Embracing Mystery

10/19/2011 03:02 pm ET | Updated Dec 19, 2011

My friend, Dr. D., a professor of social psychology told me that she quoted something to her class that I said a hundred years ago. She was lecturing to her class on the subject of "cognitive dissonance." Wikipedia defines cognitive dissonance: "Cognitive dissonance is an uncomfortable feeling caused by holding conflicting ideas simultaneously. The theory of cognitive dissonance proposes that people have a motivational drive to reduce dissonance."

Dr, D. recalled asking me, way back then, how I reconciled my interest in astrology with my evidence-based practice as a clinician. My answer, she remembers, was, "I see no need to reconcile them." She told her class this was a good example of someone who could tolerate a fair amount of "cognitive dissonance."

I, of course, have no recollection of this conversation. But Dr. D.'s example does point to something that separates me from lots of folks I know -- and that's the room I make for "mystery," that which makes no logical sense, cannot be seen, touched, tasted or smelled or proven directly or indirectly and yet seems to be there.

A vivid example is the testimony of many individuals working in hospice care who report that sometimes up to three days before death, their patients appear to be reaching for someone or seeing someone or hearing someone from "the other side." My neighbor, a women who classified herself as non-religious, an atheist, not even spiritually inclined, reported that her mother, at death's door, raised her paralyzed arm to reach for someone, presumably her dead father. She had no way to account for how her mother who had suffered a stroke on one side several years before had lifted that arm. But it did happen.

In this culture we lack a paradigm that can embrace, no less explain such phenomena. But probably almost all of my readers can think of some example of "mystery" in their lives. If you can't perhaps its because you have too rapidly dismissed a phenomena that you could not explain.

For many years I had a client who claimed to be connected to another dimension. I knew her very well, she was not psychotic. She had been severely traumatized throughout her childhood. Psychic or paranormal phenomena are not uncommon among individuals who have suffered extreme cruelty. Clinicians report this both formally and informally.

My patient's reported phenomena was that she dreamt of spiritual beings in another dimension who had messages for her. At other times it was during waking consciousness that she received guidance. They guided her and they chided her. They instructed her about her life, her therapy, her healing process. The counsel was invariably wise. If she followed the advice it led her in the direction of healing and wholeness. She frequently resisted. The counsel was difficult to implement and went against the grain, it would cause pain.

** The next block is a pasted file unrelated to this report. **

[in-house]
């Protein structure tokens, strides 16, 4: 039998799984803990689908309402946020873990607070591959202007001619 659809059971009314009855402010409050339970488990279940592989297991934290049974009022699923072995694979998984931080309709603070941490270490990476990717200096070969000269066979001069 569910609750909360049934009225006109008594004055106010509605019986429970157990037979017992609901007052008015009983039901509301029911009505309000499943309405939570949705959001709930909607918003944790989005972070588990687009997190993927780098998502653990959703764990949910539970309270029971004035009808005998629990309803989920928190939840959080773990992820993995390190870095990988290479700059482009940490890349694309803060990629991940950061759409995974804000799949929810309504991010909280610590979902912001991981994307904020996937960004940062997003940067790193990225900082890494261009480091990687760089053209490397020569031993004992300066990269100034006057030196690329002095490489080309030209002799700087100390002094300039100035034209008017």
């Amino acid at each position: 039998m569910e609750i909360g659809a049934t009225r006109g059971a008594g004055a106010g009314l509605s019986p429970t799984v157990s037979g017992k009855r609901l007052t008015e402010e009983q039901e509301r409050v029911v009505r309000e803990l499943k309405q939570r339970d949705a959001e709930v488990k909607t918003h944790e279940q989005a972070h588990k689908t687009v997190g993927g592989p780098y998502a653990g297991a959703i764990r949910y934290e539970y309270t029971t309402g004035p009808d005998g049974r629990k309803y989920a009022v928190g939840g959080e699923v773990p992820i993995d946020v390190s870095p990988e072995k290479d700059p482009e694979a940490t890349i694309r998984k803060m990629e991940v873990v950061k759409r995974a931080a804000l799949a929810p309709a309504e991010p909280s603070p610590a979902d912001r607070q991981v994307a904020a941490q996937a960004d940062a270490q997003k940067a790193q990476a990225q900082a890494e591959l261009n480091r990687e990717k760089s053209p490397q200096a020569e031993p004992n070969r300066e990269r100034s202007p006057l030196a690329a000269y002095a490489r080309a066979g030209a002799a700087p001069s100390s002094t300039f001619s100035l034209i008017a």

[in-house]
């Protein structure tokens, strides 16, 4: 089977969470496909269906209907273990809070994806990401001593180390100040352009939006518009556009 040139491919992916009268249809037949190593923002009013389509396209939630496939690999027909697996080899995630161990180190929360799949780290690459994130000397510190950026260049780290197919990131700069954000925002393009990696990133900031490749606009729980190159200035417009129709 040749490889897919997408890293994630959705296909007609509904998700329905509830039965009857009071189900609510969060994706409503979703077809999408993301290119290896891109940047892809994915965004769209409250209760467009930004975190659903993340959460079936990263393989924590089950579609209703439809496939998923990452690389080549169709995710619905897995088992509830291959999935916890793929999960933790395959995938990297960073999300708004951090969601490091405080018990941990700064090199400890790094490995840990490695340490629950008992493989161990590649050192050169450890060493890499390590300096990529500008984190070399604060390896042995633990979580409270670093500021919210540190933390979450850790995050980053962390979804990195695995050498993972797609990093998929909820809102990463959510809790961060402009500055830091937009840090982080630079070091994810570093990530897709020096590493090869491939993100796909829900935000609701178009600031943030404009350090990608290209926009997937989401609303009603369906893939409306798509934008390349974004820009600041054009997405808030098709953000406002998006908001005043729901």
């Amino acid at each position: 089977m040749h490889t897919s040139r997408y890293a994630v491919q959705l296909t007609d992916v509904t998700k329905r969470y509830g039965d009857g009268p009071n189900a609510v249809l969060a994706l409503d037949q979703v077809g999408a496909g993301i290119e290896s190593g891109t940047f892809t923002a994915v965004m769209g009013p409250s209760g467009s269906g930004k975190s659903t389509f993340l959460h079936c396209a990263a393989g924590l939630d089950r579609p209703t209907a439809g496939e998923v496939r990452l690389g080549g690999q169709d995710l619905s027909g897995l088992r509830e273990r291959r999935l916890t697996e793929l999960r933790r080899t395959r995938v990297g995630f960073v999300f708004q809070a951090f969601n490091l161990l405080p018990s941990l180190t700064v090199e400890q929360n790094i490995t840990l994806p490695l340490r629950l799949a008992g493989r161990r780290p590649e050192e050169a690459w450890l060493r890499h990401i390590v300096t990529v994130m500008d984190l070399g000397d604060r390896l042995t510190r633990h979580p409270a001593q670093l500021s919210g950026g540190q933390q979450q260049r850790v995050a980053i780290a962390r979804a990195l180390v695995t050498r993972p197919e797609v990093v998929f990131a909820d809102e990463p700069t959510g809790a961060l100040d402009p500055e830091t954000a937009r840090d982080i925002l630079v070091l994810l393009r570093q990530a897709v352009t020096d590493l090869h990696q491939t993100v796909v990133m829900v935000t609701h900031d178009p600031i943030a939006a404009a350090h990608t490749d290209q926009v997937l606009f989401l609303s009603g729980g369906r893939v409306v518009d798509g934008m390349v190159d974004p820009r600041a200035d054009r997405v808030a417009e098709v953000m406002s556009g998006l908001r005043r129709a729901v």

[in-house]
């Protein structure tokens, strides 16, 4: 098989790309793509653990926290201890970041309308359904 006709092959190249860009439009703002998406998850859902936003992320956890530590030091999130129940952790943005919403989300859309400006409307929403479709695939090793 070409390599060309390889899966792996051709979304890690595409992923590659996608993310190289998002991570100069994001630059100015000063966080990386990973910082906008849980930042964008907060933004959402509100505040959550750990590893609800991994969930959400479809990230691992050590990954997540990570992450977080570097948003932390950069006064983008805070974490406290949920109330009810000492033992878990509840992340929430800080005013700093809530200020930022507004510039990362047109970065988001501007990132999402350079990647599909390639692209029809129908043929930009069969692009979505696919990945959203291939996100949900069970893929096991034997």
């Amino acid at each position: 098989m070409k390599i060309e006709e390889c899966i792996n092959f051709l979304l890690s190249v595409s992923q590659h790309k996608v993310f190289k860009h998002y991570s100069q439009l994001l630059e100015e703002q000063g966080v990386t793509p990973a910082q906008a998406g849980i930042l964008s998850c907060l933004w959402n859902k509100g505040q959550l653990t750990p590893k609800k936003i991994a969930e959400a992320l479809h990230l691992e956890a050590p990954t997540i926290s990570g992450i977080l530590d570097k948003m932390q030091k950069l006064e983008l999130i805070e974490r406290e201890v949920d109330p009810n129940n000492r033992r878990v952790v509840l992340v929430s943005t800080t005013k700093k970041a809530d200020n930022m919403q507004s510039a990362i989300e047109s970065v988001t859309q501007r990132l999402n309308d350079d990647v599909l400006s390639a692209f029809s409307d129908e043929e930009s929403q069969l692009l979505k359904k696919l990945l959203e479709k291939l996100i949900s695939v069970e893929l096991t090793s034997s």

Of course one could argue these were her own wise thoughts, or an internalization of my view point. That, however, was not how she experienced it, and I had to make room that there really was a mystery here. More than once I wished I had thought of the counsel, myself. These beings seemed smarter and more far-sighted than I.

My position as her therapist was to be consistently agnostic. I neither believed nor disbelieved. But I supported these "advisors." And I was not above calling on whatever forces were at work here to support the direction we wanted to go.

What was much more challenging, however, was dealing with what my patient knew about me through the spiritual advisors. I had no explanation for these phenomena. She knew things she could not have Googled or learned from any another source -- news items that only my immediate family had access to. Sometimes the news was joyous, sometimes it was profoundly sad. I could never explain her clairvoyance. I did not dismiss it as mind reading either. I could only receive it, and I believe it enlarged my spirit to do so.

It has always seemed to me that dismissing mysterious phenomena, those that don't fit our existing paradigms, is rather narrow-minded, irrational, and at bottom unscientific.

Being able to live with the mysterious only enriches us.